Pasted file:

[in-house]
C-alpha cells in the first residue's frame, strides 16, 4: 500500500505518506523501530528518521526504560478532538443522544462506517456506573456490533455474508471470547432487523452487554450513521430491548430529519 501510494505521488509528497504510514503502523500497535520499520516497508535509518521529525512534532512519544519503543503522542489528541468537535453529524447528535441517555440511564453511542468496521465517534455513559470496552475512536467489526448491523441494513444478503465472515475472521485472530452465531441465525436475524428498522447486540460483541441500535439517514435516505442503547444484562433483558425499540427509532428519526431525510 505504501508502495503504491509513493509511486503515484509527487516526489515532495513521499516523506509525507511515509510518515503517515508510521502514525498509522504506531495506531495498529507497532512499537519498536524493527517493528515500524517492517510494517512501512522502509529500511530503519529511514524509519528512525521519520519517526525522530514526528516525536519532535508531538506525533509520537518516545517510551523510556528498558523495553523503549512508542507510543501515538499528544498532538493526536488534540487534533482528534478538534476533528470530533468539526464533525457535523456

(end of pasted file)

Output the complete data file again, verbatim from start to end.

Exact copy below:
[in-house]
C-alpha cells in the first residue's frame, strides 16, 4: 500500500505518506523501530528518521526504560478532538443522544462506517456506573456490533455474508471470547432487523452487554450513521430491548430529519 501510494505521488509528497504510514503502523500497535520499520516497508535509518521529525512534532512519544519503543503522542489528541468537535453529524447528535441517555440511564453511542468496521465517534455513559470496552475512536467489526448491523441494513444478503465472515475472521485472530452465531441465525436475524428498522447486540460483541441500535439517514435516505442503547444484562433483558425499540427509532428519526431525510 505504501508502495503504491509513493509511486503515484509527487516526489515532495513521499516523506509525507511515509510518515503517515508510521502514525498509522504506531495506531495498529507497532512499537519498536524493527517493528515500524517492517510494517512501512522502509529500511530503519529511514524509519528512525521519520519517526525522530514526528516525536519532535508531538506525533509520537518516545517510551523510556528498558523495553523503549512508542507510543501515538499528544498532538493526536488534540487534533482528534478538534476533528470530533468539526464533525457535523456